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Steve Young’s autobiography: Great parts buried within a repetitive read

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Perhaps worth a read for anyone who was around during his time, but Steve Young’s autobiography falls short of anything making it a must.

NFL: Washington Redskins at Philadelphia Eagles Bill Streicher-USA TODAY Sports

Steve Young’s autobiography came out last year, and we put off reviewing it for quite a while. With the bye week slowing things down a bit for me, I finally was able to dedicate a few hours to finishing this. The first thing to remember when talking about Steve Young’s autobiography, QB: My Life Behind the Spiral, is that the original intent of the book was for Young to write something to hand off to his kids. Something that showed the family how Young fought with adversity and his journey through the NFL. Obviously, the story of Steve Young is one that more people besides his kids would want to read, so we can be thankful the book is out at all.

But despite what should be a great subject matter, and what should write itself, the book fails to be interesting half the time and is almost a chore to read. This is largely due to some clunky shifts from present to past tense in the narrative, and an overabundance of stats that no one unless the most devoted of Steve Young fans will recall, or even care about.

The book starts quite strong, beginning with Young’s life as a child and how competitive he was. It details his relationship with his competitive father, Grit (someone who did over 1,000 sit-ups a day due to a challenge) and his relationships with his family and religion. His time at BYU is well documented for a good 40 pages and then, obviously, the meat of the book is his professional career and how he was brought back to his LDS teachings several times.

Speaking of faith, it’s applauded how it is handled. Young is simply a Mormon living in an area that Mormons are the minority. This creates some of the better moments of the book, his relationship with Brent Jones being a great example. We’ve all been out of our comfort zone and Young seems to have spent an extensive time away from it. However, while the book isn’t preaching anything or trying to get someone to join a certain religion, it certainly does start to get redundant towards the end. Young clearly is vigilant in his faith, however with the book’s length of almost 400 pages, it feels like some of this could have easily been cut out. Especially in the last quarter.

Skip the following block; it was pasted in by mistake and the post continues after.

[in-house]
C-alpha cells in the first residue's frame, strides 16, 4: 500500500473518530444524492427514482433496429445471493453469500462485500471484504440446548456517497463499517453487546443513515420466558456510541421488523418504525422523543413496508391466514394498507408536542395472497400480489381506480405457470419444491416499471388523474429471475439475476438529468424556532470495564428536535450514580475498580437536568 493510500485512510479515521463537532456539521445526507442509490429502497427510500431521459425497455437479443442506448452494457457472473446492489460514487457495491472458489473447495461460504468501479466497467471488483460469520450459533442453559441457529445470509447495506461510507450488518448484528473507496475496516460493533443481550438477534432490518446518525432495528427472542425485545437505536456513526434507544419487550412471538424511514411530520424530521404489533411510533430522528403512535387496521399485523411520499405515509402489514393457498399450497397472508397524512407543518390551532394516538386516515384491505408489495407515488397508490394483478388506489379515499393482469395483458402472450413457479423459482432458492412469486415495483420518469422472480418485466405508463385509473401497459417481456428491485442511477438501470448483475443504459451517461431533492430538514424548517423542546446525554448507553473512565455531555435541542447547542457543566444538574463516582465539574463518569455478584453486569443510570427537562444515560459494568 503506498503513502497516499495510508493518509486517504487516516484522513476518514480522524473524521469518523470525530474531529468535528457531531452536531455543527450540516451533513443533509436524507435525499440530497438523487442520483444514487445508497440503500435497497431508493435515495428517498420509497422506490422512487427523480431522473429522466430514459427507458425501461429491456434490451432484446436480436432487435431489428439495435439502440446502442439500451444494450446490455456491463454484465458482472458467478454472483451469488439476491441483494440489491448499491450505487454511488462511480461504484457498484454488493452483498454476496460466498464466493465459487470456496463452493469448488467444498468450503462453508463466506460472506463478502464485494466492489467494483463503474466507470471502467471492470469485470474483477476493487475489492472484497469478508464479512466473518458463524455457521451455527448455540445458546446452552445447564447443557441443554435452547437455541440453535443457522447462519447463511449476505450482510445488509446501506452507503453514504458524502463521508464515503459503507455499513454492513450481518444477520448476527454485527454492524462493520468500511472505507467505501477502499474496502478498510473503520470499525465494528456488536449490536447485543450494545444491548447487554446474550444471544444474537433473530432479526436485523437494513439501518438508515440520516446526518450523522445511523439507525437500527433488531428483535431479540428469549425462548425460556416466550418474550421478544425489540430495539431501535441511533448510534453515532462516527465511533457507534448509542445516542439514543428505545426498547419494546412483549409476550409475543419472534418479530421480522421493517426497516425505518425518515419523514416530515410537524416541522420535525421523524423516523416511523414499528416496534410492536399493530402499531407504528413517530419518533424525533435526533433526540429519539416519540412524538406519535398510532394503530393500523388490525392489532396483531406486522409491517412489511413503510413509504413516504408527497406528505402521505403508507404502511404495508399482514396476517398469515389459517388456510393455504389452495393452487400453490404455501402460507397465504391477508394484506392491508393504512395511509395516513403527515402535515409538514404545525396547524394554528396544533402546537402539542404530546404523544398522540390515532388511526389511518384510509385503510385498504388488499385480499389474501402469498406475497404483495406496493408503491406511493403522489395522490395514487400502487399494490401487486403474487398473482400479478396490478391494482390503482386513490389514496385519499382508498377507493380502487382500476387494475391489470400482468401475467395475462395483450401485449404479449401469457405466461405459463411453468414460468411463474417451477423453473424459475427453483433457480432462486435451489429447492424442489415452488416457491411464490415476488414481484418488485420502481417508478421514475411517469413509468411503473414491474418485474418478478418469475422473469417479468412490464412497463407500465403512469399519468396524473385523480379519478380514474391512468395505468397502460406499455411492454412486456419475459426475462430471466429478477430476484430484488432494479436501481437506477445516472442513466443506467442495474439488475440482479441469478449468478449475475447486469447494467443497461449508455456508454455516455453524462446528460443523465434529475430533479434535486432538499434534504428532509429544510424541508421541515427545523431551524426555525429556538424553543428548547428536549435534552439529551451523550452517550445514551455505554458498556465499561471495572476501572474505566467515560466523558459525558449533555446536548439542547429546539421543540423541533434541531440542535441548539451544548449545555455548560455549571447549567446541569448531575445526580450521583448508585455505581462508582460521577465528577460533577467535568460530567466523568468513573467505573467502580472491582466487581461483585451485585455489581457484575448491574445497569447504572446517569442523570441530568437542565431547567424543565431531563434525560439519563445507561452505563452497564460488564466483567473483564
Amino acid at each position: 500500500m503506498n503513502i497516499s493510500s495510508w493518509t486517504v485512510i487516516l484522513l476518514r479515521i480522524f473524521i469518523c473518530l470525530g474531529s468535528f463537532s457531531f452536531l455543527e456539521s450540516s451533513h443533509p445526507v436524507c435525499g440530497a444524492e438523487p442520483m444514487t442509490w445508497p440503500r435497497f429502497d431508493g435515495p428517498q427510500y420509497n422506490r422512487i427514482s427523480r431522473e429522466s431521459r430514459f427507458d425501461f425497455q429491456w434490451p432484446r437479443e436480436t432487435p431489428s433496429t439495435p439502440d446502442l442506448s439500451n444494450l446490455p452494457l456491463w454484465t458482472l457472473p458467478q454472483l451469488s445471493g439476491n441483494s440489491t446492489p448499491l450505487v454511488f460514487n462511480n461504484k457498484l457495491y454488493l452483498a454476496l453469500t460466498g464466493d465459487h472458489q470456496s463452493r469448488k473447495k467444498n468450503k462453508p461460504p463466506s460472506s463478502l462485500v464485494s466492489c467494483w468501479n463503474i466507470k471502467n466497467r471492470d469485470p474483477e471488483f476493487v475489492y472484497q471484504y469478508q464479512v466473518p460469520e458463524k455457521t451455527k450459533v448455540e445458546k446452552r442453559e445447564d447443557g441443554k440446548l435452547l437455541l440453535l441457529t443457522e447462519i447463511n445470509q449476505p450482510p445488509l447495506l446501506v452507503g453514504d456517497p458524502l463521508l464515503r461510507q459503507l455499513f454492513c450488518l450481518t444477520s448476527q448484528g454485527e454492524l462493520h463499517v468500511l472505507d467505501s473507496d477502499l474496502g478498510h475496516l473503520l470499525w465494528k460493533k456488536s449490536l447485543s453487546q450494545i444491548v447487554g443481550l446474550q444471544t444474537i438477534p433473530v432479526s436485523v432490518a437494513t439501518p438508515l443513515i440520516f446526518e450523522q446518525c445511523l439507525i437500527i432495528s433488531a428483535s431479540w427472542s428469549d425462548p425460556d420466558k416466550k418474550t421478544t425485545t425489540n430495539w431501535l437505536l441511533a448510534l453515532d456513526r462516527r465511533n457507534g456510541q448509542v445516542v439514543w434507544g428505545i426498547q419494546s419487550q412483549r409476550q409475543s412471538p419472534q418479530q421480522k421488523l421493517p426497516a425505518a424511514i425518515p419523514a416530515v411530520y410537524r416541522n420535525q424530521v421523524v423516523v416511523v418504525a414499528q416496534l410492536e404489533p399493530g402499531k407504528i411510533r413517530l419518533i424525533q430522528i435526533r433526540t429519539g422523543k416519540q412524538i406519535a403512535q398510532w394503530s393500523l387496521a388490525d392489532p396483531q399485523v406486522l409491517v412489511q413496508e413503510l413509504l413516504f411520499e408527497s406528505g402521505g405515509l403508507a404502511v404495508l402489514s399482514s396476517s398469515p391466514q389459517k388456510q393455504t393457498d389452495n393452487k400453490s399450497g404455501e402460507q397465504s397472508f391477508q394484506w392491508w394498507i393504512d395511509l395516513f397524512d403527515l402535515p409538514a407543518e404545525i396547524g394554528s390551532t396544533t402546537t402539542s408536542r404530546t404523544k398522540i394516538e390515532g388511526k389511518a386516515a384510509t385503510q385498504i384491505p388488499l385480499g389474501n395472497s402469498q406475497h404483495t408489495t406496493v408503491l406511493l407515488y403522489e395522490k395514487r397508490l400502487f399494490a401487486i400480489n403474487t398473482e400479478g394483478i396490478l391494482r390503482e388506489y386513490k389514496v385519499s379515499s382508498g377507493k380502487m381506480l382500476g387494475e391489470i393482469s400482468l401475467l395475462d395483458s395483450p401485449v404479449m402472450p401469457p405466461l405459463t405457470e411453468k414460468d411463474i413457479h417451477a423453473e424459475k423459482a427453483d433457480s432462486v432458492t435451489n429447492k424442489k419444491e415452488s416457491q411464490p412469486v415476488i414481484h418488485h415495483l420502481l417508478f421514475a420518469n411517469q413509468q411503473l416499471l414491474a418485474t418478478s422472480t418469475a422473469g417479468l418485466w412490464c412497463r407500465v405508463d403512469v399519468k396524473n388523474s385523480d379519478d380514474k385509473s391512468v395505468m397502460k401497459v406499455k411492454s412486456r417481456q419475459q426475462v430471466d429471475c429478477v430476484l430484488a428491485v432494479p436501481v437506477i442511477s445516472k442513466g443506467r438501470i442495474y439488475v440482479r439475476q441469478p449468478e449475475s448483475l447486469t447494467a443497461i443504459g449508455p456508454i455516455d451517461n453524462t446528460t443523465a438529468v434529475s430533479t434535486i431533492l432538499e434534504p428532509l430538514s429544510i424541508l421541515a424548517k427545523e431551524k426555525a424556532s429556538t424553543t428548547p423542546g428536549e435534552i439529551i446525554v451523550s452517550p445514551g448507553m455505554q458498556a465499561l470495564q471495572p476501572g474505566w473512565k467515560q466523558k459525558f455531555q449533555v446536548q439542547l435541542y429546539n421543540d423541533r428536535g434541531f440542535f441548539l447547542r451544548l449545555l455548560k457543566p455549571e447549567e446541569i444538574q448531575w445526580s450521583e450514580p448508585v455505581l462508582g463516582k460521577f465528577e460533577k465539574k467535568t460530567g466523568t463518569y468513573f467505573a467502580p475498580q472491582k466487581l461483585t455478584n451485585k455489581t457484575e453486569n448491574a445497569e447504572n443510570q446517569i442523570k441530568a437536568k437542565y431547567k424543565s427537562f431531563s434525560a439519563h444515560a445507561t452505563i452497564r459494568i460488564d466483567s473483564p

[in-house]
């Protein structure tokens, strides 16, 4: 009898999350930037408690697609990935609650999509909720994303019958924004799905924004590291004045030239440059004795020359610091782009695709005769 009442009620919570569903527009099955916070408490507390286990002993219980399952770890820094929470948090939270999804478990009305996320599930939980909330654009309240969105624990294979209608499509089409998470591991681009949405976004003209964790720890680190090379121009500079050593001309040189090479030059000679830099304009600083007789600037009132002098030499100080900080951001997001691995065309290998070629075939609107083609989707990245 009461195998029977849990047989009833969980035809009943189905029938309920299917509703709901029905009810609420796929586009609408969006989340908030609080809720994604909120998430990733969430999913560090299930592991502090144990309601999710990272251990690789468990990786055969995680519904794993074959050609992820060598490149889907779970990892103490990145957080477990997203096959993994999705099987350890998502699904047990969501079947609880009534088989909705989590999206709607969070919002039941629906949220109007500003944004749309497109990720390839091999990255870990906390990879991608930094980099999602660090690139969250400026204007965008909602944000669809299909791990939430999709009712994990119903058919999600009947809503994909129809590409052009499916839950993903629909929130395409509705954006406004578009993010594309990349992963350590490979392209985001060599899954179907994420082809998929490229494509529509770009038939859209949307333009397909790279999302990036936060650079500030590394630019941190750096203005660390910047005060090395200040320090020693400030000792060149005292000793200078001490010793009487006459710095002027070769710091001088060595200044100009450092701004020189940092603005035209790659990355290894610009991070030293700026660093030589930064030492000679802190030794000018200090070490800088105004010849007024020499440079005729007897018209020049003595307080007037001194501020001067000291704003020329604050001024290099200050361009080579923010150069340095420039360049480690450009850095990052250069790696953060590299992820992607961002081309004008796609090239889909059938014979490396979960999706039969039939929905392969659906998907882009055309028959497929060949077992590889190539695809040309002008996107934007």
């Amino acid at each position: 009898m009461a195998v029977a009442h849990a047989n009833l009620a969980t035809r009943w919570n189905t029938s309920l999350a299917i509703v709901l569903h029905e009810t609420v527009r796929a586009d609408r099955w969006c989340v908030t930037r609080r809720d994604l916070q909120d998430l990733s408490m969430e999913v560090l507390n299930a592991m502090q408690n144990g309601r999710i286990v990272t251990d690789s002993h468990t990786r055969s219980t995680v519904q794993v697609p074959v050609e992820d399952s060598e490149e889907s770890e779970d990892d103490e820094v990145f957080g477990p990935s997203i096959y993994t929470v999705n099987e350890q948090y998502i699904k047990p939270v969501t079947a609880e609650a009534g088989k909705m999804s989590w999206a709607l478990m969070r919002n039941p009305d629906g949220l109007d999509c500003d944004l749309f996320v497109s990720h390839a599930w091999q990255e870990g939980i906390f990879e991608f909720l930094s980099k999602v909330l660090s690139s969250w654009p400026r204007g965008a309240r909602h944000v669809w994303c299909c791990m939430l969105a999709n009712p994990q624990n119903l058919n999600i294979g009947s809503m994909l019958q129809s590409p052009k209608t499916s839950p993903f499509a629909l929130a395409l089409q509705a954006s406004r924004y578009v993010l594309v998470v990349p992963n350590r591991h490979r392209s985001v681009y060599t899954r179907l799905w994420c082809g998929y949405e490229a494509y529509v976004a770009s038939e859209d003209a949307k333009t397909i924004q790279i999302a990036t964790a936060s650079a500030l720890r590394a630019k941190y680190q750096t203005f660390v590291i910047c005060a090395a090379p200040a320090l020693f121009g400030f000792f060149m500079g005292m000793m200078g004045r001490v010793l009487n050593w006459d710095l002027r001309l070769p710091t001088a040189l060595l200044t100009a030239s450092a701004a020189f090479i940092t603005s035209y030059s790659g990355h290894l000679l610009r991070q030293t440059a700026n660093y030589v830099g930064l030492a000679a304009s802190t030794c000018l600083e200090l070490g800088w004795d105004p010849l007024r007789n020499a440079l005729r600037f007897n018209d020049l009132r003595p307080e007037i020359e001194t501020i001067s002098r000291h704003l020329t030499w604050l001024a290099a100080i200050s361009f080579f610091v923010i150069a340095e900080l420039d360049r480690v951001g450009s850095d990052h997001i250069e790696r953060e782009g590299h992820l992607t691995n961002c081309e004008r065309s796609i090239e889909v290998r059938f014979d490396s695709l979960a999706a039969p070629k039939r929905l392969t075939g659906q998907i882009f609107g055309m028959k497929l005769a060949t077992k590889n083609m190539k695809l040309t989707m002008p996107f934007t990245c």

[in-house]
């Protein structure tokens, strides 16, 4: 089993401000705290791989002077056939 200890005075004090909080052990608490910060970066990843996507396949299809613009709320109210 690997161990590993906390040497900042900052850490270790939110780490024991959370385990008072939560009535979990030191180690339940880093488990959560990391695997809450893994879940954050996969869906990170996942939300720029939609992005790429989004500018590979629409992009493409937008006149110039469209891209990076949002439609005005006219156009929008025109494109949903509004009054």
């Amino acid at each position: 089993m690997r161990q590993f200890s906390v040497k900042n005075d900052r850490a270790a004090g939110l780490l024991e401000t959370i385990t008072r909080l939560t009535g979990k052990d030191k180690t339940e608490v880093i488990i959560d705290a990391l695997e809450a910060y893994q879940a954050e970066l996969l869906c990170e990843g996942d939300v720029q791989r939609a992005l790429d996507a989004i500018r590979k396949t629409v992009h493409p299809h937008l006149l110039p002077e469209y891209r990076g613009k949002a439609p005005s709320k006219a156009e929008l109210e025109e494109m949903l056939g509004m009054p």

Young doesn’t pull any punches when talking about some of the more defining moments of his career, the most important being his relationship with Joe Montana. Young is very candid about their rivalry and goes into great detail about their interactions before, during, and after his arrival in San Francisco. The Montana/Young controversy has always been something shrouded in mystery and speculated on, with only a few accounts that can be taken seriously. Many times you can read an autobiography and find holes or little things not elaborated on, Young brings everything to light about what went on in that quarterback room and it is definitely the best part of the book. In fact, you could jump right to the chapters detailing Montana’s inevitable exit from the 49ers and get your money’s worth. There’s other great sections too like Young’s never-ending quest for a wife (as he says, Mormons are meant to marry young so he feels strange having gone into his 30s single), his relationship with Mike Holmgren, Mike Shanahan, and Steve Mariucci, and his decision to retire.